The goal isn’t to decide every little thing. It’s to find out what’s important to your parents while expressing your own concerns. Ask them about their hopes, goals, and values. What could they use the most? What are their biggest wishes? Their greatest fears? What do they want their elder care to look like if difficult decisions must be made?
If your parents have always been reluctant to talk to you about money, one of your greatest concerns may be whether there’s enough of it. If not, there may be sensible steps you could take today, to bridge potential gaps before they become chasms.
Step Two: Organize the Information
Having tackled an initial conversation, the second step becomes easier. The goal is to simply organize the relevant information in your parents’ lives before a crisis occurs—so you’re not left trying to hunt down some manila folder you think you saw once in a drawer that may or may not exist.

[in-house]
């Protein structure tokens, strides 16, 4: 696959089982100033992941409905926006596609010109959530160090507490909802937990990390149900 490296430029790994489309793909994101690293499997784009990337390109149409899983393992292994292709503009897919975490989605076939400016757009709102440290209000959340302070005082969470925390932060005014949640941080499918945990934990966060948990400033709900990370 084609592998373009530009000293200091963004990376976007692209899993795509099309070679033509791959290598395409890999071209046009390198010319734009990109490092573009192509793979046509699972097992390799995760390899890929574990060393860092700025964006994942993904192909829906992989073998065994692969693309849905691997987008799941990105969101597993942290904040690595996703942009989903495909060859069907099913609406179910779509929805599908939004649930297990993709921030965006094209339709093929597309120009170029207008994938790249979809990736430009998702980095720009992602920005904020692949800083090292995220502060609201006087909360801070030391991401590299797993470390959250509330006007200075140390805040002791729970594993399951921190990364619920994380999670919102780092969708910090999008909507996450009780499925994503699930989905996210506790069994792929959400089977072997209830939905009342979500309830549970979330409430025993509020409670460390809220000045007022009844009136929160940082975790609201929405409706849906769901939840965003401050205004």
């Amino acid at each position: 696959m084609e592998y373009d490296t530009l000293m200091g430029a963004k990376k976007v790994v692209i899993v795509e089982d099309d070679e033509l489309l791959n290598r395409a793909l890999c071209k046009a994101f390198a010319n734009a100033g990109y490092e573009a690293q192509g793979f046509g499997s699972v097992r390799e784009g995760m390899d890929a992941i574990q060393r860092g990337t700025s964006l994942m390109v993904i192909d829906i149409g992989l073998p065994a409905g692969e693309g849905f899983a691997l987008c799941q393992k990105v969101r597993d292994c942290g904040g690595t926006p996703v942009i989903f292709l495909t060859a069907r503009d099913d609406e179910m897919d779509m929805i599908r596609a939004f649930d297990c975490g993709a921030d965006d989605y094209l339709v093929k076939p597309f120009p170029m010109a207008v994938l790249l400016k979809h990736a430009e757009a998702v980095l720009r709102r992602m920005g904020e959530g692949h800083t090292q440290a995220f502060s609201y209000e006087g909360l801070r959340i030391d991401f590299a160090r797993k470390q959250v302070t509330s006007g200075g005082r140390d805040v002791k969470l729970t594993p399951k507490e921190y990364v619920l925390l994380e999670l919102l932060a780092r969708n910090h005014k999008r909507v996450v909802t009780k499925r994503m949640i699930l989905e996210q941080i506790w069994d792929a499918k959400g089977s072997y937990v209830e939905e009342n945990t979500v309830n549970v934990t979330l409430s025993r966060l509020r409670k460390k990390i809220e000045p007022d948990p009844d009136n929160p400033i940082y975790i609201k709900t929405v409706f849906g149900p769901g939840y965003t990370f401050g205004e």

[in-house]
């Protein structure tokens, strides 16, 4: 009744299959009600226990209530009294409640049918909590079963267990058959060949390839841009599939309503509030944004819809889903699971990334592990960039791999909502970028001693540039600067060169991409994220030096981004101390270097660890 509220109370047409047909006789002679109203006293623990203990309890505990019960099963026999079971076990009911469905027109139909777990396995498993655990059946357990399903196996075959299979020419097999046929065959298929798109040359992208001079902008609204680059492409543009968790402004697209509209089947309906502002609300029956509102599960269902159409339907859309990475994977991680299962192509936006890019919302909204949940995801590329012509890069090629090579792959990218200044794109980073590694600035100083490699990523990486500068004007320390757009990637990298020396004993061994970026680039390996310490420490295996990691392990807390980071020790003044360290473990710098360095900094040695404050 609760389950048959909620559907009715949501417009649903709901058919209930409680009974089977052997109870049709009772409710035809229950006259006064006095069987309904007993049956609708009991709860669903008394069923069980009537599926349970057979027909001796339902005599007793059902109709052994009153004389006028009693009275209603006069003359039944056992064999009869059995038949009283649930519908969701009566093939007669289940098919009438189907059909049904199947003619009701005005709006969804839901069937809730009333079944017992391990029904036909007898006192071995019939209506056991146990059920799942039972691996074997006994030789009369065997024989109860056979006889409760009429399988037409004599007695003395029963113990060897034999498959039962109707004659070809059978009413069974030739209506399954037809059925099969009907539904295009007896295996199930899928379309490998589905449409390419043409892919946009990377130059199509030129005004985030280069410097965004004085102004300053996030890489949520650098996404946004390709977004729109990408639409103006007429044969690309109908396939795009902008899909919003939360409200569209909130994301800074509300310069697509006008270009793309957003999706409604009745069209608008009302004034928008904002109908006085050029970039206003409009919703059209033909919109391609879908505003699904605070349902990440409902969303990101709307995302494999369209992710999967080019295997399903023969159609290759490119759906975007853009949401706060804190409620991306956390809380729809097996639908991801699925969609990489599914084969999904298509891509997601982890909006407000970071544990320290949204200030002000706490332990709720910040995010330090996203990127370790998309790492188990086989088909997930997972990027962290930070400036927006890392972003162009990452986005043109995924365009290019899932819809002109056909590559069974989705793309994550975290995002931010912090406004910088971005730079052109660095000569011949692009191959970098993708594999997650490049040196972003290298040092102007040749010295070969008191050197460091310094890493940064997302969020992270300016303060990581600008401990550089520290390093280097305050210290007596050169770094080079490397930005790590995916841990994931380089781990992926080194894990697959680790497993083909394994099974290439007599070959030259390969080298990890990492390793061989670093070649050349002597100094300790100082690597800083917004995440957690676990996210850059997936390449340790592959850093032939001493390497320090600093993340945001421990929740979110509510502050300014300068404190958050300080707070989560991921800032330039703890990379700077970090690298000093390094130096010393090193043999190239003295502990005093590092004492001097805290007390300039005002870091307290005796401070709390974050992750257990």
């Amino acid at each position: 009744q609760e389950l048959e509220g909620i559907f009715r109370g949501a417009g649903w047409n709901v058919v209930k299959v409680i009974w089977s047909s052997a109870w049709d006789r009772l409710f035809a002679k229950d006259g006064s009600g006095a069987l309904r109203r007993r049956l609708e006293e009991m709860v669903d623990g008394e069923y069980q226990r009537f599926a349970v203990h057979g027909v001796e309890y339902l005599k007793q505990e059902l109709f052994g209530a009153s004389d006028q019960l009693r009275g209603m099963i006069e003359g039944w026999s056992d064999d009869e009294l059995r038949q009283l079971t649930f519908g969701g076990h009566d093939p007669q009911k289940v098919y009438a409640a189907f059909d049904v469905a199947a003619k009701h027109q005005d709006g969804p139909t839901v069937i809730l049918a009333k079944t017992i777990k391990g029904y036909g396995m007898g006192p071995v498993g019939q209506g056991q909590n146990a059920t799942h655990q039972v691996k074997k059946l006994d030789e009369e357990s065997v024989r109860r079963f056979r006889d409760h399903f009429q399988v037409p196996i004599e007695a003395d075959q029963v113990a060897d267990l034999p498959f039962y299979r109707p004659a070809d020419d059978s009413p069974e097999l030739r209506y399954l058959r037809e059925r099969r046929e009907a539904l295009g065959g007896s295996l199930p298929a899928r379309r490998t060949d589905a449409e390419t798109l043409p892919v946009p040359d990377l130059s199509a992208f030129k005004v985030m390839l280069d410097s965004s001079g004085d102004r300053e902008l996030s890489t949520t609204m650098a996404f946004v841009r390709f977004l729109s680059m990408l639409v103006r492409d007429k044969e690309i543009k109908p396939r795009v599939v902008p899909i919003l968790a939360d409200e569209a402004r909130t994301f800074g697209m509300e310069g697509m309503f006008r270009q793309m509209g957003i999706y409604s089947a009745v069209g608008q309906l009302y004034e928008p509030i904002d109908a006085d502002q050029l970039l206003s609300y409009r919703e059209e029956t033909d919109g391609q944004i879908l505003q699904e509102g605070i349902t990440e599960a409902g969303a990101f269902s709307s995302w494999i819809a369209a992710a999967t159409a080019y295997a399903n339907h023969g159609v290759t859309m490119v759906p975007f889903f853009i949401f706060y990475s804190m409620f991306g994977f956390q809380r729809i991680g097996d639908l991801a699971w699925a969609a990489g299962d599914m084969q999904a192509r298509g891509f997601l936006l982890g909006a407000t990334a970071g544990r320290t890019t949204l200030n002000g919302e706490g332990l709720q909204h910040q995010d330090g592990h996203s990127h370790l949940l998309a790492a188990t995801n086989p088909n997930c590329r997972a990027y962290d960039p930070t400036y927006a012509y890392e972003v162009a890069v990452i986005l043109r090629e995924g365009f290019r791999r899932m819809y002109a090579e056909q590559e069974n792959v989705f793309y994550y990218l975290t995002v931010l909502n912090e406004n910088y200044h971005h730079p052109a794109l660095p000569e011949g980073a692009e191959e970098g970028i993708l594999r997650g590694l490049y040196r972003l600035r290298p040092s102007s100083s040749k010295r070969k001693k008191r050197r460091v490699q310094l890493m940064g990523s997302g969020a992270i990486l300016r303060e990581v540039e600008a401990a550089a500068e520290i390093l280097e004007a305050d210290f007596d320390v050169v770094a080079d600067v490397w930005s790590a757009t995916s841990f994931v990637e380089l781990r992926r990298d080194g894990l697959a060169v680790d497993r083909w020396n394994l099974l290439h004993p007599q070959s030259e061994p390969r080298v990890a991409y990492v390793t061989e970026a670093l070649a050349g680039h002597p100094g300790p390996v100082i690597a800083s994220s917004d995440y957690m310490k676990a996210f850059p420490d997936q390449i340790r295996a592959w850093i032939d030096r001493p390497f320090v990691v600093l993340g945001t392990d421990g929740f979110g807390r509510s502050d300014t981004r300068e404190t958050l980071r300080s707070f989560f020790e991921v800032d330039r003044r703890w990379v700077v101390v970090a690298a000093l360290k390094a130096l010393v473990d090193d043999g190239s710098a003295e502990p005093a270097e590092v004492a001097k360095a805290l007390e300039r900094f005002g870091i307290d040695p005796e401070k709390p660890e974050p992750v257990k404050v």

Where do your parents keep their Social Security and Medicare cards, marriage license, and health insurance plan? Where are their financial and bank accounts? What are the passwords to their computer and mobile devices? Assembling and organizing these records positions you to more rapidly serve and care for your parents should the need arise.
Step Three: Prepare Essential Legal Documents
Beyond having access to critical information, you’ll need the legal power to make use of it if needed. An attorney can help create and maintain the relevant legal documents here.
This is especially important if there are key people in your family who are not directly related through blood or marriage. If that’s the case, you’ll want to have extra legal documents to override standard law, which may not recognize their authority. For example, is there a partner or step child who should have a legal say they wouldn’t normally have? Or, what if there is a blood child who should not have the say they would normally have? Legal documents can ensure the right individuals have the right amount of say when needed, so the decision-making doesn’t fall into the wrong (if legal) hands.
Step Four: Assemble Your Professional Team
Next, assemble an ideal team of professionals around you. Take this step in advance! You don’t want to have to hunt down the right team members once you’re already stressed out, mid-crisis, and in urgent need of immediate support. A typical team includes your financial advisor; a Certified Elder Law Attorney (CELA); your tax planner; and preferably, a geriatric care manager (typically a social worker or registered nurse).